View the Teasers for a taste of upcoming episodes, and enjoy the Shorts just as they are. Let us know what you like.
This short video unequivocally answers that age-old existential question “Do Seals Fart?. Bubbles don’t lie!
Filmed while freediving at “The Aquarium” in Malaspina Inlet, Desolation Sound, British Columbia, Canada, near Powell River. Sept. 29th 2016
A Monterey Sea Lemon is a species of Nudibranch, or sea slug. This little herm (hermaphrodite, both he and she) is only about 1 1/2 inches or 4 cm long, a cute little goober! Usually I only video critters in their natural habitat but this time I wanted to show the movement and didn’t have my underwater housing so I placed this character in a plastic container very briefly then let herm go where I found herm. Shot on Jan. 26th, 2016 on the shore of Pipefish Bay, my backyard!
Nudibranch is latin for naked gills, notice the frilly appendage on the slugs hind end, this is the external breathing organ. The feathery horns on the front are called rhinophores and are sense organs.
Malaspina Inlet, Desolation Sound, British Columbia, Canada.
The FIRST underwater video of Pacific Sand Lance spawning in British Columbia, Canada! These forage fish spawn in the shallows of the intertidal zone during late fall and winter. Also see them burrowing into the sand and popping out. Slow-motion clips reveal the sinuous movements of these lightning fast fish as they flash brilliant spawning colours. New research as of 2015 is documenting their abundance and their importance in the marine food web for a host of critters. Plus I think they are amazing beings in their own right! We’ve only seen a handful in our new bay but we keep looking.
Palm Beach, Powell River Nov 2010
Jellyfish So Thick You Could Walk Across Them!
Tidal currents have concentrated them into our bay this summer and fall, Sea Jellies so thick you could almost walk across them! It’s now late November and the sea jellies, or jellyfish as they’re commonly known, have been changing colour and shrinking in size. The size change is due the lack of plankton to feed on in the fall/winter, and the colour change may reflect the type of plankton they’re feeding on now, but I’m not sure. Hmmm. In the summer they are mostly white while now their gonads and even their bodies have a lavender tint. Fascinating changes and so much to observe and learn every day. It’s great to be intimate with this one little bay on an almost daily basis. I’m getting very connected to this place and the wondrous beings who are my neighbours. Enjoy the jellyfish ballet with music by my partner Jude Abrams.
‘Kelp Creature’ Close Encounter with Humpback Whale
The male Humpback Whale known as Kelp Creature, or KC for short, surfaced near our dinghy in Jervis Inlet near Saltery Bay. Exciting! He’s easy to identify now because his dorsal fin was split by a boat colliding with him, a common and unfortunate occurrence between fast boats and sleeping whales. We’re in our dinghy so the video is shaky, plus I was excited, eh!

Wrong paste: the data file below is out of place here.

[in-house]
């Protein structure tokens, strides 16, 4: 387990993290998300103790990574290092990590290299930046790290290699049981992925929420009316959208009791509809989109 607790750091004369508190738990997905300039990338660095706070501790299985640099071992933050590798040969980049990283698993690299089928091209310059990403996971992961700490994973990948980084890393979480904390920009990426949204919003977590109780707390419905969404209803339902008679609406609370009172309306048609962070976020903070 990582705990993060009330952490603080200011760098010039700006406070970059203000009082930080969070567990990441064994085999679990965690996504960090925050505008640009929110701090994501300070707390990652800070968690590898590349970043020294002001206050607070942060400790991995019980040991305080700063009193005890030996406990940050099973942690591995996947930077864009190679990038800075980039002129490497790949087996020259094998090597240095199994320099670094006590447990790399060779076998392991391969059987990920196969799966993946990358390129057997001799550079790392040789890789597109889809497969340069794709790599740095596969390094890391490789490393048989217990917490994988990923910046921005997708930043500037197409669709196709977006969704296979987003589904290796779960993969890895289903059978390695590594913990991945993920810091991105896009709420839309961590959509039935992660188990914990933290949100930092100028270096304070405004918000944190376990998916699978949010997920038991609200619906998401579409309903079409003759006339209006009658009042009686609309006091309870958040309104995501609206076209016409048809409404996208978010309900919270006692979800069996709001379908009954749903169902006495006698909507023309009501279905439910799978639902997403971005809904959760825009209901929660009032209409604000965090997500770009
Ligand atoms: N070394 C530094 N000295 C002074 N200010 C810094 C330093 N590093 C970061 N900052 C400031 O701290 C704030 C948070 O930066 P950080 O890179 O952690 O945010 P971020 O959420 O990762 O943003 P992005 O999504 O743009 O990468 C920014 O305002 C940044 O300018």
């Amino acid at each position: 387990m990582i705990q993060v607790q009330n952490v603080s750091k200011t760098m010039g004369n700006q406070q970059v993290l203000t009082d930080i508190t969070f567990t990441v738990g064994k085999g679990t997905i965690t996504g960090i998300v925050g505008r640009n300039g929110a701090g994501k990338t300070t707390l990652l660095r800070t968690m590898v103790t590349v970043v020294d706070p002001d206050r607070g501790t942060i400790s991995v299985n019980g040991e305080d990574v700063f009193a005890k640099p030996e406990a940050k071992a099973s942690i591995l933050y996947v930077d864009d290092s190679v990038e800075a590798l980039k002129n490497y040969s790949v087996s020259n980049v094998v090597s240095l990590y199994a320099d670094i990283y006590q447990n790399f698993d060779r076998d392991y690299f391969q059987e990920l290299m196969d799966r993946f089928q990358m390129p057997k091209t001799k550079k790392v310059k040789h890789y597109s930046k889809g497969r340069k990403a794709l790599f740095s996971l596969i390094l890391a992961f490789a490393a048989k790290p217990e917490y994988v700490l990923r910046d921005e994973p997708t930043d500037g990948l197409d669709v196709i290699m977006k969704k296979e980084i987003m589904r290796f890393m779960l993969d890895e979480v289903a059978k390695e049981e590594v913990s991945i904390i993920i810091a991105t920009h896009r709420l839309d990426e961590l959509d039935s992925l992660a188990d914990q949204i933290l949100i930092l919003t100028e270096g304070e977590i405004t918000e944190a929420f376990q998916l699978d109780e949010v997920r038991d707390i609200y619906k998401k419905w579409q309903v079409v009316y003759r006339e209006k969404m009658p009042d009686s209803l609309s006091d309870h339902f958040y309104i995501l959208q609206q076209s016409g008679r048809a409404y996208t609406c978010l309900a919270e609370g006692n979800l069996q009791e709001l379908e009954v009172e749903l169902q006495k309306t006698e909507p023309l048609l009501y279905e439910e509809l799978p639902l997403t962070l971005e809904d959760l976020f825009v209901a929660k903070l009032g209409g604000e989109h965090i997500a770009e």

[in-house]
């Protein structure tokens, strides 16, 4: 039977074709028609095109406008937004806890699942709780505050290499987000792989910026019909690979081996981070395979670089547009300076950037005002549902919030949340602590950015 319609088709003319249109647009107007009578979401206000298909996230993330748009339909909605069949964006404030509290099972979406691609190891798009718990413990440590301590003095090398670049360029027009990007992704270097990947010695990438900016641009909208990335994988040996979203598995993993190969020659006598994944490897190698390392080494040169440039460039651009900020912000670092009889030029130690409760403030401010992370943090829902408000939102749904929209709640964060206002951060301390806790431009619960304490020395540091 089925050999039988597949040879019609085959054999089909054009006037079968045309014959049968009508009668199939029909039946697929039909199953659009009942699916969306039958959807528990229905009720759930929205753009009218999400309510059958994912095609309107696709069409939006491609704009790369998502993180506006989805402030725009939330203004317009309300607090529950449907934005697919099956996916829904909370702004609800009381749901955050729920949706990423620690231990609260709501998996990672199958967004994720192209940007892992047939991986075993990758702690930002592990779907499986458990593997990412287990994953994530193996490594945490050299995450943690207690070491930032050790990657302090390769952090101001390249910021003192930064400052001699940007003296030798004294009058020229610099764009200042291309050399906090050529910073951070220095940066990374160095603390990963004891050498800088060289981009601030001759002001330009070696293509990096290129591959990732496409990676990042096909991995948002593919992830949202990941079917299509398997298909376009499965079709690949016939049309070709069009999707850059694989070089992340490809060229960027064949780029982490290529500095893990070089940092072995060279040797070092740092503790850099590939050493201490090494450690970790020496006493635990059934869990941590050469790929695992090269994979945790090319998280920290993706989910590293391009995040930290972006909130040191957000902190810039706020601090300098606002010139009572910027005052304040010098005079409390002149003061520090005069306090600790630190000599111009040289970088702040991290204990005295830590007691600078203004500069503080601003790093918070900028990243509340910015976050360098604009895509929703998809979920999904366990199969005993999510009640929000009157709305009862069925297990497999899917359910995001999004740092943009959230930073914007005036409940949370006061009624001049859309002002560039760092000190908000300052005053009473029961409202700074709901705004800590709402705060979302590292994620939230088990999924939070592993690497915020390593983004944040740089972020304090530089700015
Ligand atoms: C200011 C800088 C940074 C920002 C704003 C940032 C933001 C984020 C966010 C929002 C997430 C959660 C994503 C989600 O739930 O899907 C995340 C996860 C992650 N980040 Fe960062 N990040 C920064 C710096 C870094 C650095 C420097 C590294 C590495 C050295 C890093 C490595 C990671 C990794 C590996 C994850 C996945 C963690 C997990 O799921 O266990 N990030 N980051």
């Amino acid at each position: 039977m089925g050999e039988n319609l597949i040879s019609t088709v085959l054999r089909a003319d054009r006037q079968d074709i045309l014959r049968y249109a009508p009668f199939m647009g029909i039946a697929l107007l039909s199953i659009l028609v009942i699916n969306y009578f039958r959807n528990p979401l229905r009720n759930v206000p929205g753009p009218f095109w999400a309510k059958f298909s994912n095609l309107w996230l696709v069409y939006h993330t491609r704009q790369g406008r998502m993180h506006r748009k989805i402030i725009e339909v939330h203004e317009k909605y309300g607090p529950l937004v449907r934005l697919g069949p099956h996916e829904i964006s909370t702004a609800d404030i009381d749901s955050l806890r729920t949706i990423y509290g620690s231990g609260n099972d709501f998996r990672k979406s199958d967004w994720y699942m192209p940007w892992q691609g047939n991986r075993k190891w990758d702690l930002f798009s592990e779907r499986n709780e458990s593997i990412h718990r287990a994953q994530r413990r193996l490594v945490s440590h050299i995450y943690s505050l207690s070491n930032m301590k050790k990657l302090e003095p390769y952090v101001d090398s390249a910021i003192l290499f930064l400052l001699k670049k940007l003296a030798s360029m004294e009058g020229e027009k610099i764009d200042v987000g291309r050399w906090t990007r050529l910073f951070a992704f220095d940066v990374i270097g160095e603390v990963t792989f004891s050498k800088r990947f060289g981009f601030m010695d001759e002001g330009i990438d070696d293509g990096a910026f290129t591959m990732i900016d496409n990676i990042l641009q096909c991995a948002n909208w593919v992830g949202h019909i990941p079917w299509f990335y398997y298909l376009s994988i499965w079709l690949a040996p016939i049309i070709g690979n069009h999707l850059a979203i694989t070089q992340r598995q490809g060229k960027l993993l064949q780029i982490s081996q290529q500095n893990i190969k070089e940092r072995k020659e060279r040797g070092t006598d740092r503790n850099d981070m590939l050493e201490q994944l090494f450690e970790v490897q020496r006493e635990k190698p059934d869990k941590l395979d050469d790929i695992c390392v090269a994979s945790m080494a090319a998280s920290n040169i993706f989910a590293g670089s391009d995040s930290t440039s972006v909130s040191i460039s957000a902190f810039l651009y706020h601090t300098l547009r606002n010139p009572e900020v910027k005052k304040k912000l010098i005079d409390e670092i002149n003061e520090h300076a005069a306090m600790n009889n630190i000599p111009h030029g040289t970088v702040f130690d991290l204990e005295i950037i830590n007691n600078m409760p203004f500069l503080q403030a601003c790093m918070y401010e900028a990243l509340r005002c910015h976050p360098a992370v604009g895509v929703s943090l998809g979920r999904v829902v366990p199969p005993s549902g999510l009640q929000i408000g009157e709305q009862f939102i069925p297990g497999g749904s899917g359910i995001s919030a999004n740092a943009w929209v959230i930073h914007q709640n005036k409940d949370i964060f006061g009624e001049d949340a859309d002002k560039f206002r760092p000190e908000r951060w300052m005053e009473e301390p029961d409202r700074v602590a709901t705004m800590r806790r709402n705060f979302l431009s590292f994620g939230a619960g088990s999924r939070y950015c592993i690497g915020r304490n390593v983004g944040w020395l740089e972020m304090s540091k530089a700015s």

Humpback Whales Breaching in Jervis Inlet
These Humpback Whales are in Jervis Inlet, near Saltery Bay, on the Sunshine Coast south of Powell River. They were far away when breaching, about a kilometre, hence the sound reaches us about 4 seconds after the visual! I’ve kept this timing to give a sense of what it’s like to be there. Still exciting!
Humpback Whales Breathing
The sound Humpback Whales make as they exhale and inhale is, well, breathtaking! These two were in Jervis Inlet, south of Powell River. Enjoy. More video to come of them breaching.
Elephant Seal Whisperer
This is the same video as the one below but with a different title which focuses on my soothing talking to the bull so that he goes back to sleep. Is there a different viewing experience for you?
Video of Elephant Seal in Our Backyard!
Finally, here is a short clip of the Elephant Seal bull who was basking on our beach, July 1st. Enjoy his snoring.
More video clips to come, including underwater.
Mysterious Tapioca-Filled Cigars!
Mysterious masses of tapioca-filled white cigars have been appearing regularly in ‘Oyster Bay’! Well, that’s what they look like but they are actually masses of squid egg cases, each about 6-8 cm long (3-4 inches) filled with clear eggs. We haven’t seen the adults yet, they most likely spawn at night.
When they are fresh they are bright white but after awhile they get covered with a brownish algae. We’re not sure how long they take to hatch or what the little squidlets look like, but we keep looking. Perhaps we’ll be lucky enough to video them and give you a glimpse